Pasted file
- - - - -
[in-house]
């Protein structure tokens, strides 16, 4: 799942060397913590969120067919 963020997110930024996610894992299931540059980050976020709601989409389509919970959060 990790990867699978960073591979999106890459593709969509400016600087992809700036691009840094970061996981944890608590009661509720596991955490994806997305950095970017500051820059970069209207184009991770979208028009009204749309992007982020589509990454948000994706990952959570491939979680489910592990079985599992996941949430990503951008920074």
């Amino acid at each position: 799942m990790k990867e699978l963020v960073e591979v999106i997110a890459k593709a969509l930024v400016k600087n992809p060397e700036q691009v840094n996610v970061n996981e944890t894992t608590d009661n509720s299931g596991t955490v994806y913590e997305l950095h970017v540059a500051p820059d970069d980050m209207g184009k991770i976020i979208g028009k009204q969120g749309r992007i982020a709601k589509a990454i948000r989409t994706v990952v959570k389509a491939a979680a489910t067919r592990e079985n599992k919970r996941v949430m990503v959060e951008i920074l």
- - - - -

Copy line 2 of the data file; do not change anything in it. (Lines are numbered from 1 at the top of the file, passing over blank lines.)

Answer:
């Protein structure tokens, strides 16, 4: 799942060397913590969120067919 963020997110930024996610894992299931540059980050976020709601989409389509919970959060 990790990867699978960073591979999106890459593709969509400016600087992809700036691009840094970061996981944890608590009661509720596991955490994806997305950095970017500051820059970069209207184009991770979208028009009204749309992007982020589509990454948000994706990952959570491939979680489910592990079985599992996941949430990503951008920074």